Job enlargement, job enrichment, and job rotation are job design elements that can affect an employee’s job performance. Job enlargement refers to the increase of job tasks followed by the rise in the amount of work. Job enlargement is used to make the work more challenging and decrease routine and boredom (Muneer et al., 2017). Job enrichment refers to the improvement of a job by delegating some of the upper management’s responsibilities. Job enrichment helps the employees to understand their work and their desires regarding it (Muneer et al., 2017). Job rotation refers to shifting the employees between different jobs from time to time within one company. Job rotation can result in the employees being more competitive and motivated since they are able to perform various tasks (Muneer et al., 2017). Job enlargement is focused on not doing the same tasks all the time, job enrichment is based on delegating tasks, and job rotation is aimed at changing job positions.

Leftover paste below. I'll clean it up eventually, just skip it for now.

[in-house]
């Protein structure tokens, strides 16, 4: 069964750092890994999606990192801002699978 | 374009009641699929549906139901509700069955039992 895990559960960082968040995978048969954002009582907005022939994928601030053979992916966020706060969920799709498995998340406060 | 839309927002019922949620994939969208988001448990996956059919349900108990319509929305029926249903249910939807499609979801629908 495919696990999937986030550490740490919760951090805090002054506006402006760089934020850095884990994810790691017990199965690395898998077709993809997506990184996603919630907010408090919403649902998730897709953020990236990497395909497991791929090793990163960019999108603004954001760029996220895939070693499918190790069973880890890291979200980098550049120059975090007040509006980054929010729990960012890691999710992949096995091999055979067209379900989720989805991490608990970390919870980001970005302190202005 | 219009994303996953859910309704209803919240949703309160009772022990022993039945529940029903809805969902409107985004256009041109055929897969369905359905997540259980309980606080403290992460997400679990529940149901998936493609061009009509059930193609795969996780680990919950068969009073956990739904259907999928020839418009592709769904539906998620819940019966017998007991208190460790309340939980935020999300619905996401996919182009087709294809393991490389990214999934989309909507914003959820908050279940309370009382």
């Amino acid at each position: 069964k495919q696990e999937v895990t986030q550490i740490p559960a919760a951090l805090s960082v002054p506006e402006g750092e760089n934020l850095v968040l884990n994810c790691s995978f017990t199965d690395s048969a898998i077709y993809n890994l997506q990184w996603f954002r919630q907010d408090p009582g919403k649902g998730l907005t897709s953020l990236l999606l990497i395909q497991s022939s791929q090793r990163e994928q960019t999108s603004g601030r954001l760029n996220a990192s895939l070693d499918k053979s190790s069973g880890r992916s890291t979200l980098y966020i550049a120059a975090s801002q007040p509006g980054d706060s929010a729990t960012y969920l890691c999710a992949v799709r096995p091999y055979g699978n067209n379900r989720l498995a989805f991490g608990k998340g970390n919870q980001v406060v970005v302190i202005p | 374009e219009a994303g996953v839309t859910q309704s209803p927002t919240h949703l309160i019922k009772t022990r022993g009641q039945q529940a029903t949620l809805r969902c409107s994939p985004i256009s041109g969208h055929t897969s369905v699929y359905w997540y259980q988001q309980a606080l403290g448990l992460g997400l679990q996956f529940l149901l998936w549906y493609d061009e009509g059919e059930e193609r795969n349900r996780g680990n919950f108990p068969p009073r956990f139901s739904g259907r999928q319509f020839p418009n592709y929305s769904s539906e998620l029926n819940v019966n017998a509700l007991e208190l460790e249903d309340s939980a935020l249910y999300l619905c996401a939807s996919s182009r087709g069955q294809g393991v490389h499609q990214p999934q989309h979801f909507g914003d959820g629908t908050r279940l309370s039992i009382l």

From my experience, one example that gives the understanding of all of the above is being a trainee in the early stages of a new job. At the first time, there is a gradual but constant increase in tasks, which could be an example of job enlargement. Then, there is an opportunity to perform at different parts of a workplace and see which one is the most suitable, which could be an example of job rotation. The last step is choosing one of the job positions and getting some of the tasks of a manager above as a part of the learning process, which could be an example of job enrichment. Being a trainee at a new job gives the opportunity to experience job enlargement, job enrichment, and job rotation at an entry-level preparing for them in the future.
Muneer, S., Jamil, K., & Idrees, M. (2017). A study of the casual relationship of job design and employee behavior. Information Management and Business Review, 9(6), 26-35.